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Surviving Thanksgiving

Well, I truly thought the hardest part of Thanksgiving would be cooking my turkey. Turns out, that was easy. Dealing with an exploding toilet at 11 p.m. with only one bathroom and ten people in the house, a near-criminal 24-hour plumbing bill, and fighting with my husband in front of his family all proved to be much more difficult than any cooking challenge. Yes, I turned into my mother, but I suspect I was much worse than my mother as I also had some personal stuff going on as well. All in all it made for a rough holiday for me and one that I wish I could redo.

But back to the food. The hardest part of preparing dinner was trying to keep the food warm for everyone (particularly when your husband spends the entire visit playing video games in the basement until you have to pull him aside to plead for help)! But luckily my in-laws are very gracious and easy to please when it comes to entertaining. Some of my favorites including some things I did not make like Strawberry Pretzel Salad and cole slaw from my mother in law. As for my dishes, I think the string bean casserole, stuffing and mashed potatoes all turned out quite well.

The good news is that I finally had the confidence to buy my first full chicken for a lovely roasted chicken dinner that I plan on making sometime this week (will blog about that later)…Once you’ve cooked a turkey, a small chicken seems rather easy. Or we shall see…

The First Thanksgiving

For years, I’ve mocked my mother for the insanity that ensues when she preps for Thanksgiving dinner. I would officially like to say I am sorry Mom! Karma has caught up with me as I just found out that I am hosting my first Thanksgiving dinner for 10 people.  And my mom will not be here to help me!

You may be wondering how such a small apartment and kitchen could hold such a group. Well that is the other big news. Not My Mother’s Kitchen has moved to the suburbs after nearly five years of urban living. Yes, the kitchen is bigger. But it is also in two rooms (don’t ask) so this should be interesting. The cook in me is delighted with this Thanksgiving challenge. The neurotic in me is in full panic mode. I may like to cook, but I am: 1.) a control freak and 2.) a perfectionist so I want things to go well. Actually, I prefer that things go so well that people talk about this dinner for years to come.  In the end, I’ll probably settle for no one getting sick, no fights, and no nervous breakdown.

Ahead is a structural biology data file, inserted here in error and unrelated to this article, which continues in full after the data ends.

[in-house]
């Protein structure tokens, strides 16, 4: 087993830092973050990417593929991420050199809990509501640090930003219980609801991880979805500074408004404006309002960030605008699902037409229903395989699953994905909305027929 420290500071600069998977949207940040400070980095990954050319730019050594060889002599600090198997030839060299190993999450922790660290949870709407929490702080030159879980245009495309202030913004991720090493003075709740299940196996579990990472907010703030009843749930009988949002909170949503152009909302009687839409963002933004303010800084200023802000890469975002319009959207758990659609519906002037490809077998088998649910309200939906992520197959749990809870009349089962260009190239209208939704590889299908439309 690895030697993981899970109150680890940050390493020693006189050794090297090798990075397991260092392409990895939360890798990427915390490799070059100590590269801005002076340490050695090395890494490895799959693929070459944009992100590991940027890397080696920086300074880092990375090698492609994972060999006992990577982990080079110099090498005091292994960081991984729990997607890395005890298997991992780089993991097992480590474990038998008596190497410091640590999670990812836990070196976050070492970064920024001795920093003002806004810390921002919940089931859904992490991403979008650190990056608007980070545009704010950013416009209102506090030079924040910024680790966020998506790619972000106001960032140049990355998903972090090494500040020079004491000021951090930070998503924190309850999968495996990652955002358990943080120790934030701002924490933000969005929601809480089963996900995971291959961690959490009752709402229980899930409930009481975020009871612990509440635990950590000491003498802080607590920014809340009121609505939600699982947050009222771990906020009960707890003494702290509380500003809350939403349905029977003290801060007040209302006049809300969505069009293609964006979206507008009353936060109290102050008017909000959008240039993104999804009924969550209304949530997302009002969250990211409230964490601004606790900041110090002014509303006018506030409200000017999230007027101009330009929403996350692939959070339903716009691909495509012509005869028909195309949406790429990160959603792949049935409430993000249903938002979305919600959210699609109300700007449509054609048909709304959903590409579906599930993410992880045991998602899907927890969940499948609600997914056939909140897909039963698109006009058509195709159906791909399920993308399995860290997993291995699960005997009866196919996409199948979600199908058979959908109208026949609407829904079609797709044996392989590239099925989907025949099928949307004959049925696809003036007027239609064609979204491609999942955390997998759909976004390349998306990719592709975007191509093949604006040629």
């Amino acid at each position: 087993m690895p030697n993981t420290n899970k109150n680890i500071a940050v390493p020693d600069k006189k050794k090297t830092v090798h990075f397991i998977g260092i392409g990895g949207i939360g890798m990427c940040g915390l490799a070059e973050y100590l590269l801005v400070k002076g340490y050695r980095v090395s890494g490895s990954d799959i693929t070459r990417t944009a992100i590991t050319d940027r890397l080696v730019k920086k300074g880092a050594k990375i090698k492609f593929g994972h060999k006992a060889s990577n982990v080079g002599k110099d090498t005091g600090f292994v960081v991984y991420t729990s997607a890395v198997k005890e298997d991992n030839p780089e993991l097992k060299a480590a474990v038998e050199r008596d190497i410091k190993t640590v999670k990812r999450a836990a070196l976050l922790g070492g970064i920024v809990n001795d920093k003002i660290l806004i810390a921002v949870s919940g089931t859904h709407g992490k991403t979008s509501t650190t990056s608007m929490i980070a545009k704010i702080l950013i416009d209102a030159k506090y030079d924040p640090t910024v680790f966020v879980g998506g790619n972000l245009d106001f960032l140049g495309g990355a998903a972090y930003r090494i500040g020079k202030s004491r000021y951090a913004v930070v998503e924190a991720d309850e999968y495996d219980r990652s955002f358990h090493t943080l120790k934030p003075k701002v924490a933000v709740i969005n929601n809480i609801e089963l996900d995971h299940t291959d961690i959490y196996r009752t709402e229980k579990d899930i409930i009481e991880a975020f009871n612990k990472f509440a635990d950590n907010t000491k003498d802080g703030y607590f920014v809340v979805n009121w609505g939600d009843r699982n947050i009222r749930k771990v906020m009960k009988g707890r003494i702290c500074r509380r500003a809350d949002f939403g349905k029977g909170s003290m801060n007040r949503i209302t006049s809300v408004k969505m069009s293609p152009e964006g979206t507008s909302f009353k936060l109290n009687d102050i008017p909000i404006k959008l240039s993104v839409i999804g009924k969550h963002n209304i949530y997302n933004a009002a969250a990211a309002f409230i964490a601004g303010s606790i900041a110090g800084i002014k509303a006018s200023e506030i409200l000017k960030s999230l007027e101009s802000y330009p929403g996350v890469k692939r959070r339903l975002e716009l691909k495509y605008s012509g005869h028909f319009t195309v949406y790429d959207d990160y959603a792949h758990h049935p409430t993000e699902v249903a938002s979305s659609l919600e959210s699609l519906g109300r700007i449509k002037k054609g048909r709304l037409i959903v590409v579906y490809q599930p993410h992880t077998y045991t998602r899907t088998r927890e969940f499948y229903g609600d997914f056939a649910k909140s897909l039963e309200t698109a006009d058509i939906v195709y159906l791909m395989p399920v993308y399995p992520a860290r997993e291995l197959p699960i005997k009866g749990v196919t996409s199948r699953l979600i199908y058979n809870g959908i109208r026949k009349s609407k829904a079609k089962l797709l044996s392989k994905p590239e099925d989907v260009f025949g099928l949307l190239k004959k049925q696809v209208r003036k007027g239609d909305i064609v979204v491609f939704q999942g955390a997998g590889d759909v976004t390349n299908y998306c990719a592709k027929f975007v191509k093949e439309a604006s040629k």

Today, I took to the internet to find some tips for hosting your first Thanksgiving dinner and cooking your first turkey (yes, I’ve never cooked a turkey before). But the first thing I discovered was the importance of a good Thanksgiving cocktail. So please enjoy the benefits of my research…

Thanksgiving Cocktails

Cranberry Old Fashioned

Thanksgiving Martinis

Helpful Articles

The-Ultimate-Guide-to-Cooking-a-Thanksgiving-Turkey

Survival Tips: Hosting Your First Thanksgiving

How to Host Your First Thanksgiving

A Bonus Recipe

For my Ryan who loves brussels sprouts…

Brussels Sprouts Au Gratin (adapted from Alice Waters)

  • 1  pound brussels sprouts, outer leaves removed and stems trimmed
  • 1/3 cup breadcrumbs
  • 1/4 cup grated parmesan
  • 1/2 cup half and half
  • 2 tablespoons butter
  • salt and pepper

Preheat the oven to 400 degrees. Bring a pot of salted water to boil. Cook the brussels sprouts in the water for 10 minutes, then drain. Chop them roughly, and transfer to a small casserole or gratin dish. Pour the cream over the brussels sprouts, then the parmesan, then the breadcrumbs, and then a sprinkling of salt and pepper. Dab the dish with pieces of butter, and bake for
20 minutes.

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